May 6, 2015
UNH Conducts Three-Year Tomato Cultivar ExperimentSource: UNH College of Life Sciences and Agriculture

Scientists at the New Hampshire Agricultural Experiment Station conducted a three-year experiment to test how well new tomato cultivars performed after being grown in a high tunnel.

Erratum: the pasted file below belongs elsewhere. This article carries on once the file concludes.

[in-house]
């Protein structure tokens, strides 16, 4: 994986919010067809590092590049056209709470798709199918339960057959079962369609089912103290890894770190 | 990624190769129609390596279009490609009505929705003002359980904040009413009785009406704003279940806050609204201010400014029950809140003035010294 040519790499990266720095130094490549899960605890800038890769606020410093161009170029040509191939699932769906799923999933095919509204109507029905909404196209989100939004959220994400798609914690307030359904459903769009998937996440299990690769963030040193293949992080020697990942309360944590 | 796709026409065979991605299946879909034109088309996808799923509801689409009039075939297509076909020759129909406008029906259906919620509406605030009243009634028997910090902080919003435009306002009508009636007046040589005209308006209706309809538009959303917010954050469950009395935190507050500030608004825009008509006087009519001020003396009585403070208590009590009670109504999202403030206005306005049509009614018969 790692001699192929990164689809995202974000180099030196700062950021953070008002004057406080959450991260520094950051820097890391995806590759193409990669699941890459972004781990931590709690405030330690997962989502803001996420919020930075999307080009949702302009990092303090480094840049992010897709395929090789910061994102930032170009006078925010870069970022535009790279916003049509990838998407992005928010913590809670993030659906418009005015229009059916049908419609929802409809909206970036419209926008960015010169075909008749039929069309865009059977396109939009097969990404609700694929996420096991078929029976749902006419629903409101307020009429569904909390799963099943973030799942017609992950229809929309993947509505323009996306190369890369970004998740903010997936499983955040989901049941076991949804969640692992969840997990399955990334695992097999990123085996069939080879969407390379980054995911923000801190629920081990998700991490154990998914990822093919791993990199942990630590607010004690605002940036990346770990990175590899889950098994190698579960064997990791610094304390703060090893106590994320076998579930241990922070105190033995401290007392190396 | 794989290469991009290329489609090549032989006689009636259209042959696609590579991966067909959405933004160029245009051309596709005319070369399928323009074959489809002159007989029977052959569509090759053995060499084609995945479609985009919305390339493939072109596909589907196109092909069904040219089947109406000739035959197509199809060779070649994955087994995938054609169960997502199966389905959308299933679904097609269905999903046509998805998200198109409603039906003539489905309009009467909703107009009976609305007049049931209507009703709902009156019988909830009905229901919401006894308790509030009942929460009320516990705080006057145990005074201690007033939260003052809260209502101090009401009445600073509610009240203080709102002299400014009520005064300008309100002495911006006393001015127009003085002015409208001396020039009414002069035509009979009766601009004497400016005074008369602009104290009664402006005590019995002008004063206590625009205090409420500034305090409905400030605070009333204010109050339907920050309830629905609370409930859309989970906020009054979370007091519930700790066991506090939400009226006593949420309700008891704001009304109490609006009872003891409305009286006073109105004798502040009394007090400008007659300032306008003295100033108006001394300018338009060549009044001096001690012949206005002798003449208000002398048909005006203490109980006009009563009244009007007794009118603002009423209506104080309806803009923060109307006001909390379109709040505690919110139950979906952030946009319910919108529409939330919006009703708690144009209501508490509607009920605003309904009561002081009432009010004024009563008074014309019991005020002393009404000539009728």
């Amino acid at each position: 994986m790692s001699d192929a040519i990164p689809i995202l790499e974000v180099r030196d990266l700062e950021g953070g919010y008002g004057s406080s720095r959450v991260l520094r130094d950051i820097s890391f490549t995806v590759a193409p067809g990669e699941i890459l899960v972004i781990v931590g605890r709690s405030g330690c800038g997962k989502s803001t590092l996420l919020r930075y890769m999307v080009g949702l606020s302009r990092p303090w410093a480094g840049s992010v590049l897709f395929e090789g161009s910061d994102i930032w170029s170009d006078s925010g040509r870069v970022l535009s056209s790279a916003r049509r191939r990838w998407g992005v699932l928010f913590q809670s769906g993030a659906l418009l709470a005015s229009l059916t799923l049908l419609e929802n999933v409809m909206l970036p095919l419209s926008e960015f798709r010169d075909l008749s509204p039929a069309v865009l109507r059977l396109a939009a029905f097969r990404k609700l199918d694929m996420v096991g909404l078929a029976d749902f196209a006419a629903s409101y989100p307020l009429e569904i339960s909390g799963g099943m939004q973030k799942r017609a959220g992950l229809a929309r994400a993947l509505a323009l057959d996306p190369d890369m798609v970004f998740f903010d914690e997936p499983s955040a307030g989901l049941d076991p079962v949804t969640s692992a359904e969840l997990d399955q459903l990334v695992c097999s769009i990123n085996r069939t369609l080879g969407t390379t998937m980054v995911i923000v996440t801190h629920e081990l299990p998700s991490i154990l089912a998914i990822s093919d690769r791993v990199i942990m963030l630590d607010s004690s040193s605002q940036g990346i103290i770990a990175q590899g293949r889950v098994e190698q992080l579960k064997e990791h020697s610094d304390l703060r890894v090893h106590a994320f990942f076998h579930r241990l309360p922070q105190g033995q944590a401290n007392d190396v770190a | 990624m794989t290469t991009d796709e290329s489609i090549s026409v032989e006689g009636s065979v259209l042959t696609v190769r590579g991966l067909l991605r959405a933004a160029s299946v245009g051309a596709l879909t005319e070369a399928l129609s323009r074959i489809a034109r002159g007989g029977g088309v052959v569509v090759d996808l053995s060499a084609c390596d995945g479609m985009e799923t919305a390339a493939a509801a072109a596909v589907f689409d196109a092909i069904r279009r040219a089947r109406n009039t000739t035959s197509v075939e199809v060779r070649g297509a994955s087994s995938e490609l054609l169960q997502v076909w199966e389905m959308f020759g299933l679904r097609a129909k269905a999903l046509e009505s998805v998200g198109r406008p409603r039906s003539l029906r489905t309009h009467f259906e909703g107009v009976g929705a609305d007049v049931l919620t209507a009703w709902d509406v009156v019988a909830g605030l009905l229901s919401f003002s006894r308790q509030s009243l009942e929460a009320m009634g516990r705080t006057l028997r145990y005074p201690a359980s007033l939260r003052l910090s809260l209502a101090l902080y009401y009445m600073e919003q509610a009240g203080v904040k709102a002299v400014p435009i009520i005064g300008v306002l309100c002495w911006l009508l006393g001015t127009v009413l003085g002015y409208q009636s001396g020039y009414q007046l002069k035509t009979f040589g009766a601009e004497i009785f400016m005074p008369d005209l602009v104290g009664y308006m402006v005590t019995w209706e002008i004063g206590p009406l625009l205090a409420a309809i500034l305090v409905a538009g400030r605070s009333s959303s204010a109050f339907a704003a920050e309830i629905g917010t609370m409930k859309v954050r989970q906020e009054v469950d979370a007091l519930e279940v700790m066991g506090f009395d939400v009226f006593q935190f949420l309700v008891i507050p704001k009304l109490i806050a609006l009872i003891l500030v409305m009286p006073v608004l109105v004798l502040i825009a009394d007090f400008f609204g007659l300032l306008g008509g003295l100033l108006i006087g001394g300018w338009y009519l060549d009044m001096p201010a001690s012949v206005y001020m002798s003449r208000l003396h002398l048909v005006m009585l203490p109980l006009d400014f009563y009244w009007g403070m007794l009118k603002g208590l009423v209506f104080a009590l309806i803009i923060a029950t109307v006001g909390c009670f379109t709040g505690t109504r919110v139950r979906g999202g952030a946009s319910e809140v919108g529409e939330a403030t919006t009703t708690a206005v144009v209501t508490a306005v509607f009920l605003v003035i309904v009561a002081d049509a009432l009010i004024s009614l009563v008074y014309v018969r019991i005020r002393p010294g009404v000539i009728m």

Scientists at the New Hampshire Agricultural Experiment Station conducted a three-year experiment to test how well new tomato cultivars performed after being grown in a high tunnel at the Woodman Horticultural Research Farm. “High tunnels are increasingly being used on farms. They offer a lot of benefits to vegetable production, especially tomatoes, said Nick Warren, the agroecology lab manager at UNH, who conducted the tomato trial as part of his graduate research. “Our experiment looked at how different cultivars of tomatoes perform in a high-tunnel environment. There are always lots of new cultivars coming out, and high tunnels are a relatively new growing environment for tomatoes compared to in the field.” Researchers chose different cultivars to test, paying specific attention to disease resistance, market yield and taste. “Our results suggest that several of the tomato cultivars examined in the study may be well suited for high-tunnel production in the northeastern United States,” Warren said. In particular, researchers found that when it comes to diseases like powdery mildew and leaf mold, the cultivars Geronimo, Massada and Rebelski performed well all three years. Geronimo also performed well regarding marketable yield every year, with Arbason, Big Beef, Imperial 643 and Rebelski posting solid stats for two of the three years. The taste tests were inconclusive due to variability in weather, growing conditions and individual taste preferences.” Tasha Dunning with Spring Ledge Farm in New London, said the high tunnel tomato trial was “a great benefit to many of us growers in New Hampshire whose biggest vegetable crop is tomatoes. Choosing varieties is difficult in that we cannot afford to use our tunnel space for trials of varieties that may not work out well. We were able to taste test the tomatoes as well as get the yield and disease resistance information that will help us choose varieties that are right for us.” For more information, visit www.colsa.unh.edu/aes.




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